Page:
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Anglo Saxon society was divided into a simple two-tier hierarchy, eorl and ceorl.  Eorls were the elite distinguished by birth, wealth and office; ceorls were free men, farmers. Much Anglo Saxon farming work was done by slaves, descendants of the native British population. By the end of the period, slaves had largely been replaced by dependent peasantry.

The early Anglo Saxon settlement was small, non-hierarchical, and consisted of a few timber halls and ancillary partially sunken buildings with perhaps 30-50 people.

The mid Anglo Saxon period saw the development of specialised site, in which social status and ownership were reflected in larger, more elaborate building. Livestock and crops were more closely protected enclosures within the settlements.

Buster Ancient Farm: reconstruction of Anglo Saxon hall from Chalton Down

Buster Ancient Farm: reconstruction of Anglo Saxon hall from Chalton Down

Land was used more intensively, woodland cleared and arable cultivation intensified by new farming methods. The period saw the development of large coastal fish traps and watermills, which required both labour and materials and a centralised authority to control them; most took place on royal or monastic estates.  Food and resources were carted to market towns like Winchester, or coastal trading centres such as Hamwic (Southampton) where they were processed and traded.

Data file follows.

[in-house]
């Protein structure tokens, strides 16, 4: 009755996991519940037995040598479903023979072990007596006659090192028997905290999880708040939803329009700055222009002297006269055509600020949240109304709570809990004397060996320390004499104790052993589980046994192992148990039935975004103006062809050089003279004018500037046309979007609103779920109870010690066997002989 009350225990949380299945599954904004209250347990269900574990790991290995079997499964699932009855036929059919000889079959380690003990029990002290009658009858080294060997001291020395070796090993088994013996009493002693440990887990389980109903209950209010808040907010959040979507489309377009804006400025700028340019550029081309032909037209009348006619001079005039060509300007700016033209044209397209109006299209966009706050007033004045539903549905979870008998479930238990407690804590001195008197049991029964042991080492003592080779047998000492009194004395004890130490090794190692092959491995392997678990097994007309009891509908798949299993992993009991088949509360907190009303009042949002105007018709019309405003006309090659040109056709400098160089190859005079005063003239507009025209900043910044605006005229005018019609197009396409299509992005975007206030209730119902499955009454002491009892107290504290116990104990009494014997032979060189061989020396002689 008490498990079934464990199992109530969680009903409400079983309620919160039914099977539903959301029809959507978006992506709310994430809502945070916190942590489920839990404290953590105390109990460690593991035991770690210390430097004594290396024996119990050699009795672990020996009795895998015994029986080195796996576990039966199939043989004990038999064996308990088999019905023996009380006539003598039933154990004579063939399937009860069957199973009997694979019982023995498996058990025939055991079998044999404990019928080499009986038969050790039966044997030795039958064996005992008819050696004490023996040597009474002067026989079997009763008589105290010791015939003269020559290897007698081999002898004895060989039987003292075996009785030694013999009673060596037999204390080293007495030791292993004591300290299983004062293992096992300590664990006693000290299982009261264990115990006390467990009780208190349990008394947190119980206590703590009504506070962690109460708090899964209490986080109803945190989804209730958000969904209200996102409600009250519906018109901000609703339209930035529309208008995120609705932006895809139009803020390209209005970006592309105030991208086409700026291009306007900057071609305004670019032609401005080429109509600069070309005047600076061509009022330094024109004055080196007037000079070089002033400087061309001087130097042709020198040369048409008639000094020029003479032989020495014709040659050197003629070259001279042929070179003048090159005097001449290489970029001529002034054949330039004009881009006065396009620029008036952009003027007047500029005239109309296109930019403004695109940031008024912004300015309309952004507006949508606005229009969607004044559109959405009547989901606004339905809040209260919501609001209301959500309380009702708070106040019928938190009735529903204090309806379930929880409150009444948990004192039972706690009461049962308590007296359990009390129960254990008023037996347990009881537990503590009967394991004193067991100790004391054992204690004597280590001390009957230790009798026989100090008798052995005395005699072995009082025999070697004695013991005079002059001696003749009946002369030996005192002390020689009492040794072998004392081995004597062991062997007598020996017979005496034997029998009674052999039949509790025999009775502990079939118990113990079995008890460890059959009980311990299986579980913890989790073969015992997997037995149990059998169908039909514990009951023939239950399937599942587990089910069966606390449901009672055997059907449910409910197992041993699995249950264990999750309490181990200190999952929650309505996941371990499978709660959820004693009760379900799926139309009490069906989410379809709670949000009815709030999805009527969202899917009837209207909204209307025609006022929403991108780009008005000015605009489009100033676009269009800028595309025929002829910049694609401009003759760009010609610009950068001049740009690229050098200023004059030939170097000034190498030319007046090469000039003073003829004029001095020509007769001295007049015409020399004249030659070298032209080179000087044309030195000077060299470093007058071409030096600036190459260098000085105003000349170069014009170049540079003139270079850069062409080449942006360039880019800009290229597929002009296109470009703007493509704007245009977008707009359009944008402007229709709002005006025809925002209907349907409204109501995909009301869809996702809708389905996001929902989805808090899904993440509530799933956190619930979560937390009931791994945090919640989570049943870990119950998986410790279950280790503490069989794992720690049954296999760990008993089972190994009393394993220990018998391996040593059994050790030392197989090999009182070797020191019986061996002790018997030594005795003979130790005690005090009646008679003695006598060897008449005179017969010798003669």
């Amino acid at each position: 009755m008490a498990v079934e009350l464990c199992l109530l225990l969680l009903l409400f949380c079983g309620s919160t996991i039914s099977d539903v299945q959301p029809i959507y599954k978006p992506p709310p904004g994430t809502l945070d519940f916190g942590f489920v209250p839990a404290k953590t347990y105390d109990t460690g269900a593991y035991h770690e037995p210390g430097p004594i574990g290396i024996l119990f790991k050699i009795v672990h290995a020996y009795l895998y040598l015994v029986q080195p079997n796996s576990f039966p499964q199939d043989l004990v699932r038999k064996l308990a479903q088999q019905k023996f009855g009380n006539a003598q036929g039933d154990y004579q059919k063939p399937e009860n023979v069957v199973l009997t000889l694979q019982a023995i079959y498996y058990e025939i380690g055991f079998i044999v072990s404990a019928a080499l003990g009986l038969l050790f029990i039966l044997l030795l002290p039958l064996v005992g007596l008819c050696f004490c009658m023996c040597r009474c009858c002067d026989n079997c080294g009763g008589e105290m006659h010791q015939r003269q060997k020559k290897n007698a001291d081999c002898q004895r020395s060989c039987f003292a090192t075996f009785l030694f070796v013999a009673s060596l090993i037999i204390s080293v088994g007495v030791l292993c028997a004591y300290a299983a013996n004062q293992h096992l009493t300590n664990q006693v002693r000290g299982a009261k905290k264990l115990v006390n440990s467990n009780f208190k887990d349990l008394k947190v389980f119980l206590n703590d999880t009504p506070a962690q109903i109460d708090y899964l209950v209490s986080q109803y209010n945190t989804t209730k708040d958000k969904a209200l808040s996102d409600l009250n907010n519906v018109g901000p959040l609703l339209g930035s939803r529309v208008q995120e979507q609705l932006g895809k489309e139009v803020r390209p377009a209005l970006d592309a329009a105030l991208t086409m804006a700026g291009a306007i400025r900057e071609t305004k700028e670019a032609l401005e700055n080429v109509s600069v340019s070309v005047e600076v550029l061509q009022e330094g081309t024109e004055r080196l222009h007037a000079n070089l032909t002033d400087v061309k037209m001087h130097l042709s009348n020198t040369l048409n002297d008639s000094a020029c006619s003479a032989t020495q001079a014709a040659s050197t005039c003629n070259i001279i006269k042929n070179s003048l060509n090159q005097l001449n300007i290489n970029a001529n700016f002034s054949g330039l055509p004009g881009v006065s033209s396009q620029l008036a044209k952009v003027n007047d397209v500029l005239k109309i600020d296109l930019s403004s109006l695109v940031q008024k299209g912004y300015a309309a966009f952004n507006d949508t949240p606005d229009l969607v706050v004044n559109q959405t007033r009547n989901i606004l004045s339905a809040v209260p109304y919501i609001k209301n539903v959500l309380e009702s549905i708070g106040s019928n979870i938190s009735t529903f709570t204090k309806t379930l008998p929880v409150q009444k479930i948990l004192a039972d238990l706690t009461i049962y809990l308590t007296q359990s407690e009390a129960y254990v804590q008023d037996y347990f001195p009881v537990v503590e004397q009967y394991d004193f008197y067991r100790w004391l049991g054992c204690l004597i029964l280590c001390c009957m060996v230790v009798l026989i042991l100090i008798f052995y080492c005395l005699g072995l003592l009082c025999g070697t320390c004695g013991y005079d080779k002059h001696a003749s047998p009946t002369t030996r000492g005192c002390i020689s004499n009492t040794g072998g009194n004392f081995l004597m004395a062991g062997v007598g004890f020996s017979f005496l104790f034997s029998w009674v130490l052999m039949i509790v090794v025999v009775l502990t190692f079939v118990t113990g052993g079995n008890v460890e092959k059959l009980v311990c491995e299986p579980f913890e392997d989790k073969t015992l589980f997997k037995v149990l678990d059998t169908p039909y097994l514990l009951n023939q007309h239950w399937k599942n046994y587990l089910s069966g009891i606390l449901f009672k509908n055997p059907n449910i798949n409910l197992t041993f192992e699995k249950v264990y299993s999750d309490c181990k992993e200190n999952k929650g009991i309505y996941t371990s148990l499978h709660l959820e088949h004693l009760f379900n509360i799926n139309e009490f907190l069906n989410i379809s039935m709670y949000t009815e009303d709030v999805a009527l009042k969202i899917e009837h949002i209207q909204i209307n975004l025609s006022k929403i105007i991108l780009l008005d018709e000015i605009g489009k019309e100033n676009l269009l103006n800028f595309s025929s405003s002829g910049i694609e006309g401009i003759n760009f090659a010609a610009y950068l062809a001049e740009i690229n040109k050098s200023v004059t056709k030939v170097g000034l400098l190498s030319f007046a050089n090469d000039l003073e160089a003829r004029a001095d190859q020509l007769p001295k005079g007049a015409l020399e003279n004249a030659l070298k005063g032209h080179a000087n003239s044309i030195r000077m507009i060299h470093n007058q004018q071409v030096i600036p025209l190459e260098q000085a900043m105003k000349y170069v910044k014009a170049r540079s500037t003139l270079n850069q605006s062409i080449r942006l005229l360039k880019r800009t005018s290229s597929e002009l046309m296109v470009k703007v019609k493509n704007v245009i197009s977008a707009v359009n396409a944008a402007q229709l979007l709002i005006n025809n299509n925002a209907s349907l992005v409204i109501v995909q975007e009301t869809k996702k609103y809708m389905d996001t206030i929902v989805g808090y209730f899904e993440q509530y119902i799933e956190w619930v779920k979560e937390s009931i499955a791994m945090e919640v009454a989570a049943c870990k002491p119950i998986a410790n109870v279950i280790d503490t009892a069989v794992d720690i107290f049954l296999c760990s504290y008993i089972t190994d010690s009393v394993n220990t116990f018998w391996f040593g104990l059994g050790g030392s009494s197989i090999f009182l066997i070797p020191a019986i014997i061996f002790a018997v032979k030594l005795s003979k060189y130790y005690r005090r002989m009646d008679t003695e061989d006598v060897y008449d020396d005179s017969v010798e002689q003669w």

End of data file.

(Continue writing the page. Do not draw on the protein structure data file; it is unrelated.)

Counties were divided for military, administrative and legal purposes. hundreds into hundreds. In theory, a hundred covered 100 hides, each hide containing 120 acres, enough to support a family. By the time of the Norman Conquest, East Meon, although still a small settlement, was the centre of a substantial hundred, a large parish and two manors. It had a substantial hall from which the steward administered the bishop’s land holdings, and a sizeable church.